On Friday, we discussed eco-tourism, including the benefits of helping people connect with the environment and animals, but that regulations must be in place (and enforced) to minimize the negative impacts. We reflected on how we have behaved as eco-tourists during this course. We realized how we all need to be reminded about our impacts; we are all interested and aware (and interested in becoming more aware), so as a group we are already interested in reducing our impact. For others, who may not be conscious of the environment while they travel, getting them to care may be more difficult. In addition to the environment, it is important to consider the impact on the local community and how your tourism can, and should, benefit them. We looked to the scientific literature and learned about short and long-term effects of dolphin watching boats on certain bottlenose dolphins. We can use research to inform policy makers so that regulations are scientifically informed.
Then it was time to get out of the classroom for a bit and we headed to the Bimini Museum. We divided into three teams and went on a fact-finding mission. It is a quaint little museum, but it really is filled with a lot of local history. Some of the signs were in need of repair, but it was very informative. Next it was lunch – baked potatoes! – then a 1400 boat departure.
Our boat trip began with bottlenose dolphins. But, we decided to only observe them for a couple of minutes as we knew boats had been observing them all morning. We could tell just from the boat that there was at least one individual that we had already seen. Next, we made our way to the snorkel stop…the boat began to slow and we thought, “Oh, why are we stopping in the middle of nowhere?” It was an “ocean donut” – The Hesperus. This old barge sits on the sea floor with tons of fish! This artificial reef was a popular spot for barracuda and a few lionfish. At the edges of the sand, we saw a nurse shark and more southern stingrays. There were ocean triggerfish and of course, the wreck itself. We returned to the boat and headed home, keeping our eyes out for dolphins on the way. Aaaaand….off Bimini, we saw another group of bottlenose! This group of at least 11 bottlenose were busy traveling north. We didn’t get in the water, but hey, that’s research. We still got photo-ID photos and saw chin-slapping and side breaching. And after so many dolphins all course, we’re all happy!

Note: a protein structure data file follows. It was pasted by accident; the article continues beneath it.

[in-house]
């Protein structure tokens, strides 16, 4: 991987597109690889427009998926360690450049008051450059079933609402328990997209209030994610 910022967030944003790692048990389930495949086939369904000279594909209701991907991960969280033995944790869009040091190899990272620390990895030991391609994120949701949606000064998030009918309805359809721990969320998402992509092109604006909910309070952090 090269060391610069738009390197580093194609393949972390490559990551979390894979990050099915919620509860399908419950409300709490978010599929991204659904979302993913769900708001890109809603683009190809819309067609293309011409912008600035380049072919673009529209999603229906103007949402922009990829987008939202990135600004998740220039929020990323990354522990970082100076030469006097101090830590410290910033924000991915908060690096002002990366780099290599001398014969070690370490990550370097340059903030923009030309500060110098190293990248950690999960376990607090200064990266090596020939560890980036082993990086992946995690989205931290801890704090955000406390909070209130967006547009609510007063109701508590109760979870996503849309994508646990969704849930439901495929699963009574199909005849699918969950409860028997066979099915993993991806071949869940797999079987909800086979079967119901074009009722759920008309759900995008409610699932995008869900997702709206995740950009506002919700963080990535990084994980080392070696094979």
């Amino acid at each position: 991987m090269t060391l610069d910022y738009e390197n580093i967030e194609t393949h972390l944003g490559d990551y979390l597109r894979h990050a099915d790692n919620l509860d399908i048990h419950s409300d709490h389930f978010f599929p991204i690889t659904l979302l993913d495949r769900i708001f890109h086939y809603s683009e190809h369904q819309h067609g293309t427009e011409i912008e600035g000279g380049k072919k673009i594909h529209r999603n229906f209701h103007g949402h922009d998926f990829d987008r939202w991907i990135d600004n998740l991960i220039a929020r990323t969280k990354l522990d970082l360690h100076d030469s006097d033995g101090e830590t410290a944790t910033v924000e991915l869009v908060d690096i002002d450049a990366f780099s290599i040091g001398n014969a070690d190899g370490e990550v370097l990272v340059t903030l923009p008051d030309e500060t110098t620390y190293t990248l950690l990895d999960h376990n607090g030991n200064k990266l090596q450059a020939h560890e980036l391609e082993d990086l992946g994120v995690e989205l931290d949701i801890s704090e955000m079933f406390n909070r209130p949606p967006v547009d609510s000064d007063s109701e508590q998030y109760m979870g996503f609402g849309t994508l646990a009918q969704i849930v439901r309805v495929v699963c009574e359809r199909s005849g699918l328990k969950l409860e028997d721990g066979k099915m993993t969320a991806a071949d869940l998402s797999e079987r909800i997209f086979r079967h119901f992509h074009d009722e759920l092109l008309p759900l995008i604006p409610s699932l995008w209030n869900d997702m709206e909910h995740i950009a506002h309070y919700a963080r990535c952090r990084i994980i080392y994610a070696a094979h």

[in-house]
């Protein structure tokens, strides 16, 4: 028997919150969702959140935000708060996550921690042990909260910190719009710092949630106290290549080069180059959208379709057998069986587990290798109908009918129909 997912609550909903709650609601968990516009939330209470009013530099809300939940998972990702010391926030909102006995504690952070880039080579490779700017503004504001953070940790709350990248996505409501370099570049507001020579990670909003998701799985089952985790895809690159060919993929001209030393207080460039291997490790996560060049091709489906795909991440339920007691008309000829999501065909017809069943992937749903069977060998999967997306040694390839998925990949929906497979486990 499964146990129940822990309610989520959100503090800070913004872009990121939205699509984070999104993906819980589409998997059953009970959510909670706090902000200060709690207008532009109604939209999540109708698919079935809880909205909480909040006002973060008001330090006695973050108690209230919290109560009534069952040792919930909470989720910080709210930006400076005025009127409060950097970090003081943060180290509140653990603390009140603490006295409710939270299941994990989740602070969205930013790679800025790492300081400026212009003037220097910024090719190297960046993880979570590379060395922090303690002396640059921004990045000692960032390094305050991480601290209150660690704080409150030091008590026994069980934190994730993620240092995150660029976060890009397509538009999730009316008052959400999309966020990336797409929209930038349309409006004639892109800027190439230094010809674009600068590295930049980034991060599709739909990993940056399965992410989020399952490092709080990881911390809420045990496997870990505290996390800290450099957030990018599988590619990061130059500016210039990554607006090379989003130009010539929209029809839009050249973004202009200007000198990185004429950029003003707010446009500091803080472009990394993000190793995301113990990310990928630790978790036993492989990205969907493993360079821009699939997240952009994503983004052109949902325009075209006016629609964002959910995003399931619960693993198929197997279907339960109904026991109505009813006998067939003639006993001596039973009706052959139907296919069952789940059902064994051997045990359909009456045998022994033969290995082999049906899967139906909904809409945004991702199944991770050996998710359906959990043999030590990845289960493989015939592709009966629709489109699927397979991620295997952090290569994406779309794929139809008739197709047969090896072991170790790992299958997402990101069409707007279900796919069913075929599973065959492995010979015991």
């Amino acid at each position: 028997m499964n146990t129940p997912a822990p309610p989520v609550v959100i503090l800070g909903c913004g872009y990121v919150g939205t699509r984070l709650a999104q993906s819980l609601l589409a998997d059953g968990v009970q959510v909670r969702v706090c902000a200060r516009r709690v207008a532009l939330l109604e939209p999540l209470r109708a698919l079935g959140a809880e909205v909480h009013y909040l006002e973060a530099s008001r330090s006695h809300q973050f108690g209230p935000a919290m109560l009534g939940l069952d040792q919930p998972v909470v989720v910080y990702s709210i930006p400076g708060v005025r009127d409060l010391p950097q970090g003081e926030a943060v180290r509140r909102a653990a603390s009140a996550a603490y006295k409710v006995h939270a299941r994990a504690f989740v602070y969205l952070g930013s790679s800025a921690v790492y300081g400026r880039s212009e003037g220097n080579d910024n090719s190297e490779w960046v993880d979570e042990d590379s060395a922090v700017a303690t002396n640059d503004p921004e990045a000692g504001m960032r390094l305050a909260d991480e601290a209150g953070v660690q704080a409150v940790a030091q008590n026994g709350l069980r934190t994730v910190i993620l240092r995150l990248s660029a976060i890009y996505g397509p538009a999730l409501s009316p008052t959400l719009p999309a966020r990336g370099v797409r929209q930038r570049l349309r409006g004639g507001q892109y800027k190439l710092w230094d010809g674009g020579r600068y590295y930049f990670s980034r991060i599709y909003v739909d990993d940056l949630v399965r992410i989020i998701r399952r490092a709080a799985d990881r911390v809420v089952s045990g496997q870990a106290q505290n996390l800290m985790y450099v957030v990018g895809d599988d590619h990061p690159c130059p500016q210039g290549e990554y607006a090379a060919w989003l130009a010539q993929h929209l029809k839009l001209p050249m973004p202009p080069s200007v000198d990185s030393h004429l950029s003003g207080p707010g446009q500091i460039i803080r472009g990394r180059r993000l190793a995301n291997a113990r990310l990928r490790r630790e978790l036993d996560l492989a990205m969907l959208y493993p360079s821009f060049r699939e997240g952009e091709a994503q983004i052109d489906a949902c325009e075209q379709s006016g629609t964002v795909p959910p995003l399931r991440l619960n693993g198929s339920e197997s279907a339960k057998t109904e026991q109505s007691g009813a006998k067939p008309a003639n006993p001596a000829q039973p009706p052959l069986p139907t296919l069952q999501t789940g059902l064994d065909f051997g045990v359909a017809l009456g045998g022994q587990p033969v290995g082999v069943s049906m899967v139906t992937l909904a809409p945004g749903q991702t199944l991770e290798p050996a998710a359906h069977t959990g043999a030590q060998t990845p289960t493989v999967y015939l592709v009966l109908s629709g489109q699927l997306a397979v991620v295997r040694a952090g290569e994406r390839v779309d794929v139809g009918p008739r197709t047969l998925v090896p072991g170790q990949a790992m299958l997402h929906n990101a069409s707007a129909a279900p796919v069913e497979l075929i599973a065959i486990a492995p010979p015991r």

Back on shore, we enjoyed (really, enjoyed) an authentic Bahamian dinner cooked by Ms. Stephie. Baked chicken, mac n cheese and peas n rice…mmmmm. We ended the night with a fun film, “We Bought A Zoo.” We should have bought tissues for this emotional rollercoaster, but the challenges surrounding animals in captivity and the message of enriching the lives of those animals fit well with previous course discussion.
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“Cetacean Nation” (SHU 2014)